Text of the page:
We also found several notable associations between ACO characteristics and distribution plans. First, ACOs that included a hospital planned to allocate a larger percentage of shared savings to PCPs, specialists, and/or hospitals within the ACO compared with ACOs without hospitals. This may be because hospitals have fewer infrastructure needs initially compared with nonhospital ACOs, but determining the exact reasons for this association requires further in-depth study.26-28 Second, ACOs involving external investors or organizations planned to give a smaller percentage of shared savings to the ACO’s PCPs, specialists, and/or hospitals. This could be for several reasons: some savings might need to be distributed to the investors, leaving a lesser share available for participating entities; or alternatively, ACOs with external investors may have other financial arrangements in lieu of shared savings.29

We found few associations between ACO organizational or distribution plan characteristics and ACO early financial success. In terms of organizational characteristics, our most notable finding was that ACOs with over 20 participating entities were most likely to have generated savings (Figure 3). Although not statistically significant (perhaps due to the low number of ACOs examined), there appeared to be a U-shaped relationship, whereby ACOs with 6 to 10 participating entities were least likely to have generated savings. The reasons for this may be complex. For ACOs with fewer participating entities, greater control over care delivery may make it easier to implement new programs and care patterns necessary for success. For larger ACOs, ACO participating entity number could be a proxy for ACO size (in terms of patient number or diversity) or for operational complexity in functioning in an aligned manner. This finding merits further in-depth investigation.

In terms of other ACO characteristics, we found that ACOs distributing the majority of their savings to PCPs and specialists were more likely to have generated savings in their first operational year. No association existed between the generation of savings and amounts allocated to specialists, but ACOs distributing over 60% of savings to PCPs were more likely to have generated savings.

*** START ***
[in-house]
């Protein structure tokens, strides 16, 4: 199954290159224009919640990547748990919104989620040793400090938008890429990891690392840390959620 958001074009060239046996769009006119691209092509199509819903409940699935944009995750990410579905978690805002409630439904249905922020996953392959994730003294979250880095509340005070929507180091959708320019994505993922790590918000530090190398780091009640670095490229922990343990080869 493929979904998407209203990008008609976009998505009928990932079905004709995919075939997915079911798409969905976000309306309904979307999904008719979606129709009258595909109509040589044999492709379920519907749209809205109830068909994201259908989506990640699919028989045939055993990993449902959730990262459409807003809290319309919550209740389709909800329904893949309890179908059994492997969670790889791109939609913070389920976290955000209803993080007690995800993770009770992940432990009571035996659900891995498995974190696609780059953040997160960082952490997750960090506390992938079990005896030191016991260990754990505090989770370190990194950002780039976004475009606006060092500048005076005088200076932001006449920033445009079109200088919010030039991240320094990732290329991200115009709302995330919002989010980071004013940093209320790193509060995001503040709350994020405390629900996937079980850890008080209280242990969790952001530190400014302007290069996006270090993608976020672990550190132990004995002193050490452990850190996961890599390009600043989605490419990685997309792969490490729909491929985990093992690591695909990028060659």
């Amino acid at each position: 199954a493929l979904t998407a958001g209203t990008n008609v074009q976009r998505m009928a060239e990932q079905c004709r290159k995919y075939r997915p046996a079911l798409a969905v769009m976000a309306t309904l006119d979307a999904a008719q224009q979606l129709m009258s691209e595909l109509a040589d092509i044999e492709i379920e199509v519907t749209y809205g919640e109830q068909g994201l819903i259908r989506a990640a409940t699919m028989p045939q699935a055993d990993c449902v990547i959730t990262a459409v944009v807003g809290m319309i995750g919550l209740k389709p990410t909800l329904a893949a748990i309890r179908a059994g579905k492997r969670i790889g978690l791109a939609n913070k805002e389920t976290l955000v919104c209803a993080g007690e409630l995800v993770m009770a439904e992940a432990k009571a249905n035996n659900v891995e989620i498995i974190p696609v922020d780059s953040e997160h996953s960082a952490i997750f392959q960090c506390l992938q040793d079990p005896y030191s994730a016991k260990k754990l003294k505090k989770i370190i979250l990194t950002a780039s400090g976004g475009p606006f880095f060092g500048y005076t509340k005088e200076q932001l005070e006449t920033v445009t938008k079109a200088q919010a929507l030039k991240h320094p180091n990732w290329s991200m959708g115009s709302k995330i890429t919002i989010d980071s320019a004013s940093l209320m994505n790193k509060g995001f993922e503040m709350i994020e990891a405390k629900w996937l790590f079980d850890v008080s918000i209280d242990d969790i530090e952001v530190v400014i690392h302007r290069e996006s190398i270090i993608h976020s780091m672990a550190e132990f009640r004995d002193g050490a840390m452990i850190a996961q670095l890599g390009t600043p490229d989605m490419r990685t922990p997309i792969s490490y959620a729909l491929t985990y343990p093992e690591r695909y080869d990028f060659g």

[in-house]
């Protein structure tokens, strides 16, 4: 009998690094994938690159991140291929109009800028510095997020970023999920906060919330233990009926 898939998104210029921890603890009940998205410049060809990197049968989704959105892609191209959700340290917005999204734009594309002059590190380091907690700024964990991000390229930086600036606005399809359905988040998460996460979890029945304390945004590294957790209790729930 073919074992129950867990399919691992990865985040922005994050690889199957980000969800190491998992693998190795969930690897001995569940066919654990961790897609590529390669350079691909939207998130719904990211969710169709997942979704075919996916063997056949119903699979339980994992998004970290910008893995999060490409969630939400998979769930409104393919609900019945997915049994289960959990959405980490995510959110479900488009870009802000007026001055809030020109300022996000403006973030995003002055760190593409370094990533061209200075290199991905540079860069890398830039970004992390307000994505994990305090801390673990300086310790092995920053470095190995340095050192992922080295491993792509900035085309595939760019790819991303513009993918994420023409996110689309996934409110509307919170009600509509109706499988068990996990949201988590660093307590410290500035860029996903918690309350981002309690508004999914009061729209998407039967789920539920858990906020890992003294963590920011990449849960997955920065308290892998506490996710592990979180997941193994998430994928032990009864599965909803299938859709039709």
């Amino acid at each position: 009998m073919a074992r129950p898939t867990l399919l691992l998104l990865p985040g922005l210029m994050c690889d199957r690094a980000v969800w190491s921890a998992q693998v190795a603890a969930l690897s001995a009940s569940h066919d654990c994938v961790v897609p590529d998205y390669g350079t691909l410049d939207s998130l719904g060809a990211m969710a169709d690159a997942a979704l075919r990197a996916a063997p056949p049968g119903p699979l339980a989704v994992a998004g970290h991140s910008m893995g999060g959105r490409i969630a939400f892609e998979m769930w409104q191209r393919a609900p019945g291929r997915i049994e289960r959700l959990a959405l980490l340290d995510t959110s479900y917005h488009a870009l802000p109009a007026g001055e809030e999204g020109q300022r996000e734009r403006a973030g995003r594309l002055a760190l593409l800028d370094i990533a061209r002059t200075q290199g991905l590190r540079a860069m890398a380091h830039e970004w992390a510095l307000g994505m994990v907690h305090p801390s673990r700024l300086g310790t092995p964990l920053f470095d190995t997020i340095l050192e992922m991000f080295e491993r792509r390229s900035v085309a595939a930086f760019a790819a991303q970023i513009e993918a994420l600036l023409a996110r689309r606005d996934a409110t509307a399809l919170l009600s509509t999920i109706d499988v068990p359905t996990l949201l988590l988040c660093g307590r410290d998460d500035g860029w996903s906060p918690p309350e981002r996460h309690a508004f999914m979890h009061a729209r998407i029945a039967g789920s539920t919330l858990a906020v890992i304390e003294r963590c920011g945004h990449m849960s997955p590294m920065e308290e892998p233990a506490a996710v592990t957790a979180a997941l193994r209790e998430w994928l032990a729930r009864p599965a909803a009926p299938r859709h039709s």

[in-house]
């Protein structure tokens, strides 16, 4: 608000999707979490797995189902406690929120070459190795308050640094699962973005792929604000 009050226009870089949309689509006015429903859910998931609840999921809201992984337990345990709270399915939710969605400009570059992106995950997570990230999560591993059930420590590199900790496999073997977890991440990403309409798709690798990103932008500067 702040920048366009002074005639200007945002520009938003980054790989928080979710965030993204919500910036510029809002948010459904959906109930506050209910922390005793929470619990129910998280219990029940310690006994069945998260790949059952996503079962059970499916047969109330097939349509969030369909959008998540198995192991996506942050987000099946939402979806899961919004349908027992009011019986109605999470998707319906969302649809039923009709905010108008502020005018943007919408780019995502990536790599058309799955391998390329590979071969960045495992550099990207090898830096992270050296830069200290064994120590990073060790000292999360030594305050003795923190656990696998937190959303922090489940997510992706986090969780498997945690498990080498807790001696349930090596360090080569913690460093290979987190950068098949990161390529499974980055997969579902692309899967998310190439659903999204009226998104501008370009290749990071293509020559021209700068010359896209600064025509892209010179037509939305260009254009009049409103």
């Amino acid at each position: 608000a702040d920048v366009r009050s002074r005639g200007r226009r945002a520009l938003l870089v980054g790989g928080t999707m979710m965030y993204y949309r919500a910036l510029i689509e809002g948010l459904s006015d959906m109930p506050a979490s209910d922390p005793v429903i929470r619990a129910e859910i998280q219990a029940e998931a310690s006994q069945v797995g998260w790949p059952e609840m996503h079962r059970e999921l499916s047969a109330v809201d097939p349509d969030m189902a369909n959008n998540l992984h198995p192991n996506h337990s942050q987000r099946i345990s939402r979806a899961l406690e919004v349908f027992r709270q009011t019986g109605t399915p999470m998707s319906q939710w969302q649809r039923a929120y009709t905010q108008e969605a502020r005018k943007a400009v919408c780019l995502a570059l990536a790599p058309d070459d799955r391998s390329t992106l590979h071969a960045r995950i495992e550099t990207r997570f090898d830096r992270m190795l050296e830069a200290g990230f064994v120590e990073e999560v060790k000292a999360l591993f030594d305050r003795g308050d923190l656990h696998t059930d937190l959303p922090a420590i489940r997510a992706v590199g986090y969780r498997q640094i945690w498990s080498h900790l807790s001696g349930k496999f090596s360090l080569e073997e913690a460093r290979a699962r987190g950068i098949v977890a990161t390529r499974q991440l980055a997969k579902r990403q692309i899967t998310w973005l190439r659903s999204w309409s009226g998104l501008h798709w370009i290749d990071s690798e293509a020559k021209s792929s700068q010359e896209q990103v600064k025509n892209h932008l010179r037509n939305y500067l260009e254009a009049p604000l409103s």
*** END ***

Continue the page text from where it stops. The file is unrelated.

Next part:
While these findings are not necessarily causal, intuitively, a greater potential monetary reward for individual clinicians, if well advertised to the participating provider community, could help incentivize behavior change and generate buy-in to the overall goals of the ACO. It is possible that specific distribution thresholds may play a factor in altered perceptions of individual providers. For example, individual clinicians may not change their behavior in response to a 10% or 30% distribution, but once the allocation rises above a certain threshold, they may be more willing to change their behavior. While robust relationships have yet to be established, preliminary data suggest that in order to generate savings, ACOs should consider allocating significant percentages of savings to providers, specifically PCPs.

Limitations

Our study had limitations. First, all data were based upon publicly available information at the time of our study. Data were not verified with the 338 ACOs examined, and shared savings plan characteristics may change over time. Second, as our results show, only 176 (52%) of the 338 ACOs publicly reported specific percentage distributions to PCPs, specialists, and/or hospitals within the ACO. Distribution plans without this detail may differ, limiting our ability to make generalizable or detailed claims about how ACOs are using shared savings. This, as well as heterogeneity in data reporting, also prevented us from conducting regression analyses; as more data emerge, these could be considered in the future.

CONCLUSIONS

By examining publicly reported shared savings distribution plans of MSSP ACOs, we have described for the first time the landscape of how MSSP ACOs report and plan to use their shared savings. Most ACOs are meeting CMS reporting guidelines, but many are not reporting detailed characteristics of their planned shared savings allocations. Allocations of those that do report, vary widely. We found that ACOs that planned to distribute a majority of their savings to providers were more likely to have generated savings, as were ACOs with larger (>10) numbers of participating entities. However, no 1 common path yet exists for ACOs in terms of shared savings uses. Our findings, while preliminary, generate important hypotheses for future research. As ACOs evolve, it will be critical to continue examining how different stakeholders perceive shared savings distribution plan reporting and whether certain distribution plan characteristics may be associated with ACO success or failure.

Author Affiliations: Johns Hopkins University School of Medicine (JS), Baltimore, MD; Berman Institute of Bioethics and Division of General Internal Medicine, Johns Hopkins University (MD), Baltimore, MD; Department of Medicine (Cardiology) and Office of Johns Hopkins Physicians (Accountable Care), Johns Hopkins University (SAB), Baltimore, MD; and Johns Hopkins Medicine Alliance for Patients, LLC (SAB), Baltimore, MD.

Source of Funding: Dr DeCamp’s work on this manuscript was funded by grant 1K08HS023684 from the Agency for Healthcare Research and Quality.

Author Disclosures: Dr Berkowitz is the executive director for Johns Hopkins Medicine Alliance for Patients, LLC, the Johns Hopkins Medicine accountable care organization. The authors report no relationship or financial interest with any entity that would pose a conflict of interest with the subject matter of this article.

Authorship Information: Concept and design (JS, MD, SAB); acquisition of data (JS); analysis and interpretation of data (JS, MD, SAB); drafting of the manuscript (JS, MD); critical revision of the manuscript for important intellectual content (JS, SAB); statistical analysis (JS); and supervision (SAB).

Address correspondence to: Scott A. Berkowitz, MD, MBA, 733 North Broadway, Miller Research Building G46, Baltimore, MD 21205. E-mail: sberkow3@jhmi.edu.